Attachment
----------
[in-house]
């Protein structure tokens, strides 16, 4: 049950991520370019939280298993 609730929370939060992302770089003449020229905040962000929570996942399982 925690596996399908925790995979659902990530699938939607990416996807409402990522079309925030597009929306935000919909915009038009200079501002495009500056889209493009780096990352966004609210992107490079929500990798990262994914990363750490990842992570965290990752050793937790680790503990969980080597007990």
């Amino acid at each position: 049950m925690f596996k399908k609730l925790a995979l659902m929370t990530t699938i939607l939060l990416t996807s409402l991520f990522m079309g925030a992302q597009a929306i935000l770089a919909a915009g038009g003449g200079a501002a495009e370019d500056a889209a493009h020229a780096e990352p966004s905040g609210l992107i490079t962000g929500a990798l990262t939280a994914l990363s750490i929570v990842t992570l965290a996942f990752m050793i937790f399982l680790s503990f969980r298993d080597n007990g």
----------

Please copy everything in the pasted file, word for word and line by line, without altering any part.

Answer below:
[in-house]
């Protein structure tokens, strides 16, 4: 049950991520370019939280298993 609730929370939060992302770089003449020229905040962000929570996942399982 925690596996399908925790995979659902990530699938939607990416996807409402990522079309925030597009929306935000919909915009038009200079501002495009500056889209493009780096990352966004609210992107490079929500990798990262994914990363750490990842992570965290990752050793937790680790503990969980080597007990």
């Amino acid at each position: 049950m925690f596996k399908k609730l925790a995979l659902m929370t990530t699938i939607l939060l990416t996807s409402l991520f990522m079309g925030a992302q597009a929306i935000l770089a919909a915009g038009g003449g200079a501002a495009e370019d500056a889209a493009h020229a780096e990352p966004s905040g609210l992107i490079t962000g929500a990798l990262t939280a994914l990363s750490i929570v990842t992570l965290a996942f990752m050793i937790f399982l680790s503990f969980r298993d080597n007990g």